Iceland: Volcanic eruption lights up the sky around Njardvik
Thrill-seekers who are venturing near the Icelandic volcano that started erupting on Monday night (December 18) have been slammed by officials.
Dumbfounding snaps show people getting close to the Fagradalsfjall volcano which, at 10.17pm on December 18, started spewing lava 150m into the sky.
Photographs taken last night show scores of cars queuing to get closer to the area of the eruption – the Sundhnjúka crater, near Hagafell on the country’s Reykjanes Peninsula.
Other snaps picture people lined up to watch the spectacle as lava can be seen raging just a few kilometres ahead.
As common sense didn’t prevail among some thrill-seekers, Iceland’s Ministry of the Environment was forced to issue repeated warnings to try and change the minds of those thinking about getting close to the volcano and making the work of scientists and emergency services more complicated.
READ MORE: Lava fired 150m into the air after thousands of earthquakes struck Iceland
One spokesman at the ministry said: “Think about someone other than yourself and follow the guidelines of the public safety. Please.”
The Icelandic Police also warned: “An eruption has begun. We ask people not to be in front of the responders and not to go in the direction of the eruption.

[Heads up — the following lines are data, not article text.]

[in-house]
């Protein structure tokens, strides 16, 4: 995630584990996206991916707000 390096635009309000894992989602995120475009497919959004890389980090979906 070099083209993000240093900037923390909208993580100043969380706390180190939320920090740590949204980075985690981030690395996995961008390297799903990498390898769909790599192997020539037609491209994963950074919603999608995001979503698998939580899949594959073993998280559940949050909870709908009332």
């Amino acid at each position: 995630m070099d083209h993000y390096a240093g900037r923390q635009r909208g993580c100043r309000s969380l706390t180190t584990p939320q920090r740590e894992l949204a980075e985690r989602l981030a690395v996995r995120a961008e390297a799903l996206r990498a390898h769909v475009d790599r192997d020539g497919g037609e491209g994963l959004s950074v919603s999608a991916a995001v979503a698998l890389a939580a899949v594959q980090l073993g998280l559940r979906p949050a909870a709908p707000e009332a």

“It is important that roads and other things are as accessible as possible.”
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As of 8am, there have been no reports of injuries linked to the eruption.
The force also raised the alert level, as the country’s civil defence joined other services stressing the public should not approach the area while emergency personnel were assessing the situation.
The fissure is only a handful of kilometres away from the town of Grindavik, which was evacuated in November after being shaken by hundreds of tremors.
Hours after the eruption began, the lava was flowing at a rate of around 100 to 200 cubic metres per second, the local Met Office said. This is a much higher pace than that recorded in other eruptions on the peninsula in recent years.
A senior police officer at the civil defence said the eruption appeared to be “quite a large event” as they spoke to national broadcaster RUV.
Despite the proximity of the volcano to Reykjavik’s international airport, flights continue to operate for the time being.
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